With Grape Seed Extract you can …

Stave Off Hypertension

Thereby decreasing your risk for heart attack, strokes,
congestive heart failure and kidney failure

By Will Block

Vital Signs will be more easily followed in the soon-to-come world of the Tricorder (see www.xprize.org/tricorder‎).
When your heart—your engine of life—is working properly, it pumps oxygen-rich blood to the rest of your body, at first through one main artery called the aorta. The muscular walls of the aorta and the other arteries then help the heart distribute blood throughout your body.

When your heart beats, arteries expand as they fill with blood. When your heart relaxes, the arteries contract. It’s this rhythm between the heart and the arteries that powers your circulatory system and keeps your blood flowing.

However, as we age, blood pressure (BP)—the force of blood in the circulatory system—tends to rise. And if your BP rises beyond a certain point, you are more likely to have increased risk for heart attacks, strokes, congestive heart failure, and kidney failure. The risk ratio for these diseases rises even when BP is only slightly higher than what is normal.

Even prehypertension (PH)— a medical classification for BP elevated above normal, but not to the level considered hypertension (high BP)—can increase these undesirable effects. Consequently, reducing your BP or even keeping it from going higher is especially important if you are susceptible to the diseases mentioned due to PH.

Among the Vital Signs

BP is usually measured at a person’s upper arm where it is expressed in terms of the systolic (maximum) pressure over diastolic (minimum) pressure and is measured in millimeters of mercury (mm Hg). Technically, PH is defined by a systolic BP (SBP) between 120 and 139 mmHg, or diastolic BP (DBP) between 80 and 89 mmHg, or both.

BP is the pressure exerted by circulating blood upon the walls of blood vessels. Too much pressure (high BP) can cause arterial weakening, which in turn can lead, as already stated, to increased risk for heart attacks, strokes, congestive heart failure, and kidney failure. BP is one of the vital signs along with respiratory rate, heart rate, oxygen saturation, and body temperature. Normal resting blood pressure in an adult is approximately 120/70 mm Hg.

The Value of Grape Seed Extract

In a recent study—conducted at the Illinois Institute of Technology and University of California, Davis—researchers tested grape seed extract (GSE) as a functional ingredient to lower BP in individuals with PH.1 A single-center, randomized, two-arm, double-blinded, placebo-controlled, 12-week, parallel study was conducted in middle-aged adults with PH.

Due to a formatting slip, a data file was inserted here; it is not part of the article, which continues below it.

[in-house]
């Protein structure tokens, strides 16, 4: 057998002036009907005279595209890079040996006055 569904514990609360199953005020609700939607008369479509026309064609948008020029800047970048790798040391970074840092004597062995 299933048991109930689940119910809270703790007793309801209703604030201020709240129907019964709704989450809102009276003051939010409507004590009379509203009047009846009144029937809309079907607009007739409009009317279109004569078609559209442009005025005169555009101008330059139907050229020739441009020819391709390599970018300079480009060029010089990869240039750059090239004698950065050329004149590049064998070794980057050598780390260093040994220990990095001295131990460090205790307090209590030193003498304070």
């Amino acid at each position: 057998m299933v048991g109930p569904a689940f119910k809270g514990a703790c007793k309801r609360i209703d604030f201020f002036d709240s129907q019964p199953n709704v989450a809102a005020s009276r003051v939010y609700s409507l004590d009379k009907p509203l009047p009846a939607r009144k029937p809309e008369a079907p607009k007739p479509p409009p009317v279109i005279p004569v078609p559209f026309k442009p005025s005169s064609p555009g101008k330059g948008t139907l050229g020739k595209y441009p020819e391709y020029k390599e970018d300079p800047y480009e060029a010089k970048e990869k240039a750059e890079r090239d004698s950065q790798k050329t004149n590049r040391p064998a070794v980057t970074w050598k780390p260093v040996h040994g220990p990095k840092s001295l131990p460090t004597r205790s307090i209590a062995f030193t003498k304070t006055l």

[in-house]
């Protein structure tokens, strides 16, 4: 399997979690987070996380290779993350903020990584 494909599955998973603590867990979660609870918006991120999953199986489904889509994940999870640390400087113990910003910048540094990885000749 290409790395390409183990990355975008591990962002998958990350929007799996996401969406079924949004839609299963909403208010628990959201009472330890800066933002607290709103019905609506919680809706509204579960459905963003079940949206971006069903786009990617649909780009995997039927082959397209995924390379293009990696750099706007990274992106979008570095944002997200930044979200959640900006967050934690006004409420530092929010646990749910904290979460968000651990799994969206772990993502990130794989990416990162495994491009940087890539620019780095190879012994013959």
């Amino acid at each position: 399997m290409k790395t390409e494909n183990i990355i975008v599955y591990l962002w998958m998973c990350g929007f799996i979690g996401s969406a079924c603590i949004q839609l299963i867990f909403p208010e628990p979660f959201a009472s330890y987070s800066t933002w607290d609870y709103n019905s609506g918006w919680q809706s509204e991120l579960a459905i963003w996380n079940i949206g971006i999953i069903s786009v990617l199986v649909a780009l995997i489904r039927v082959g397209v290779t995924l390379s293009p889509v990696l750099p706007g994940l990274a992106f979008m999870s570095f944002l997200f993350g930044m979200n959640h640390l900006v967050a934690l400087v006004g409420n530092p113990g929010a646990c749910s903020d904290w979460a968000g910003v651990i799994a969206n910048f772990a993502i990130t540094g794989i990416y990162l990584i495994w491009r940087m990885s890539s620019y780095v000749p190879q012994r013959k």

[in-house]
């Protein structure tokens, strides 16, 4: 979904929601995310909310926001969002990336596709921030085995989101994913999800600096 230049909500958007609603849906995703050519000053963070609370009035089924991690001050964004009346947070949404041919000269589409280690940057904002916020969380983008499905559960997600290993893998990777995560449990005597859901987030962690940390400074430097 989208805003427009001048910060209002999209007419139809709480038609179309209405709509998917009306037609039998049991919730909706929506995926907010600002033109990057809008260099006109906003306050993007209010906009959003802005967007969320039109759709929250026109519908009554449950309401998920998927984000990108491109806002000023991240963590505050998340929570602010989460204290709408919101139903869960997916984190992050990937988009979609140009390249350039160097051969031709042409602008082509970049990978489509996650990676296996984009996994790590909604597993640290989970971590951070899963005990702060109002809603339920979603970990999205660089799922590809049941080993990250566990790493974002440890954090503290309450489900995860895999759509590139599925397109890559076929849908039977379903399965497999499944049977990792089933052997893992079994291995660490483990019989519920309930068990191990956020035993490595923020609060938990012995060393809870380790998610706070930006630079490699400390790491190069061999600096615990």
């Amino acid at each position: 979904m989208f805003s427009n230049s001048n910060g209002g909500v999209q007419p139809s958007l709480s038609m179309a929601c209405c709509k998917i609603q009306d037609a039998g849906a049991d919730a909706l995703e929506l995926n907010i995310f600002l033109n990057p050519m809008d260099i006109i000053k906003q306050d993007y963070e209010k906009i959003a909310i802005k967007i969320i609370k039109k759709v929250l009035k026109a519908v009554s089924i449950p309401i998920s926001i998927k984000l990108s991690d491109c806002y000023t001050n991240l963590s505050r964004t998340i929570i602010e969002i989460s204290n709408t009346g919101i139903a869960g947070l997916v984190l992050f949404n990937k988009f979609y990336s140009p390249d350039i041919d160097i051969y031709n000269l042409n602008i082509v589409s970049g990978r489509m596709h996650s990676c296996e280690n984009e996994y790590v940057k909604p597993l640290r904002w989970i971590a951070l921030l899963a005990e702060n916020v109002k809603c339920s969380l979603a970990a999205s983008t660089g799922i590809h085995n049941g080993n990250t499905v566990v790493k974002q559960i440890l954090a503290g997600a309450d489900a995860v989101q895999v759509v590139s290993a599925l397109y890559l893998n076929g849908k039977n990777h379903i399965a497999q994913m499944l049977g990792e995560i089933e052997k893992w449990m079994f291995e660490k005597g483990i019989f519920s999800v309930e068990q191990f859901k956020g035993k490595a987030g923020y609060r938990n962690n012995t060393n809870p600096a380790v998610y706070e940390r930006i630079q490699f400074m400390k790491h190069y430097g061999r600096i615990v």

The risk ratio for these diseases rises
even when BP is only slightly higher
than what is normal.

Twenty-nine subjects were randomized to placebo (n=17) or GSE (n=12). Subjects consumed juice containing either placebo or 300 mg/day GSE (150 mg twice daily) for 6 weeks, preceded by a 2-week placebo run-in and followed by 4-week no-beverage follow-up.

Significant Reductions of SBP and DBP

BP was measured at screening, 0, 6 and 10 weeks of intervention and blood samples were collected at 0, 3, 6 and 10 weeks of intervention. GSE significantly reduced SBP by 5.6% and DPB by 4.7% after 6 weeks of treatment.

GSE significantly reduced SBP by
5.6% and DPB by 4.7% after
6 weeks of treatment.

The Higher the Initial BP, the Better the Results

Subjects with higher initial BP experienced greater BP reduction, nearly double the effect size. Fasting insulin and insulin sensitivity also improved after 6 weeks of GSE beverage supplementation. BP returned to baseline after the 4-week discontinuation period of GSE beverage. GSE was safe and improved BP in people with PH, supporting the use of GSE as a functional ingredient in a low-energy beverage for BP control.

Phenolic Acid Concentrations

Phenolic acids are plant metabolites widely spread throughout the plant kingdom. Recent research interest in phenolic acids results from their potential protective role—through ingestion of fruits, vegetables, and teas—against oxidative damage diseases (coronary heart disease, stroke, and cancers). After 6 weeks of GSE v. placebo, total phenolic acid concentrations were 1.6 times higher, in those who were taking GSE.

A Short Scientific History for Grape Seed Extracts

This is not the first time GSE has been found to improve BP. Back in 2009, subjects with metabolic syndrome were given GSE in doses of 150 mg and 300 mg per day and compared against each other and placebo.2 The study lasted four weeks, and at the end of the study both systolic and diastolic blood pressures were lowered after treatment with GSE as compared with placebo.

Three years later, another study gave freeze-dried grape polyphenol powder to individuals who were also classified with metabolic syndrome.3 Twenty-four men (aged 30-70) were randomly assigned to consume either a freeze-dried grape polyphenol powder or a placebo for 30 days in a double-blind, crossover design, separated by a 3-week washout period.

Subjects with higher initial BP
experienced greater BP reduction,
nearly double the effect size.

Participants maintained their usual diet and physical activity during the study and abstained from consuming polyphenol-rich foods. At the end, systolic BP was lower. These results suggest that the grape powder may potentiate vasorelaxation and reduce BP along with circulating cell adhesion molecules, resulting in improvements in vascular function.

It is important to note that PH affects approximately 31% of the adult population of the United States over the age of 18 years. In a report of the Joint National Committee on Prevention, Detection, Evaluation, and Treatment of High Blood Pressure (JNC-7), a systolic blood pressure of 120-139 mmHg or a diastolic blood pressure of 80-89 mmHg qualified as PH.4 JNC-7 also recommended that individuals considered to be prehypertensive require health-promoting lifestyle modifications to prevent cardiovascular disease. Of course, the report said nothing about preventative measures with the use of nutrients such as grape seed extract.

GSE at 300 Mg Per Day for Eight Weeks

Another recent study was undertaken to determine whether a grape seed extract (GSEP), a nutraceutical containing vasodilator phenolic compounds, lowers blood pressure in subjects with pre- hypertension.5 The subjects were randomized into a placebo or an experimental group (taking GSEP at a dose of 300 mg/day) and treated for 8 weeks. Serum lipids and blood glucose were measured at the beginning of the study and at the end.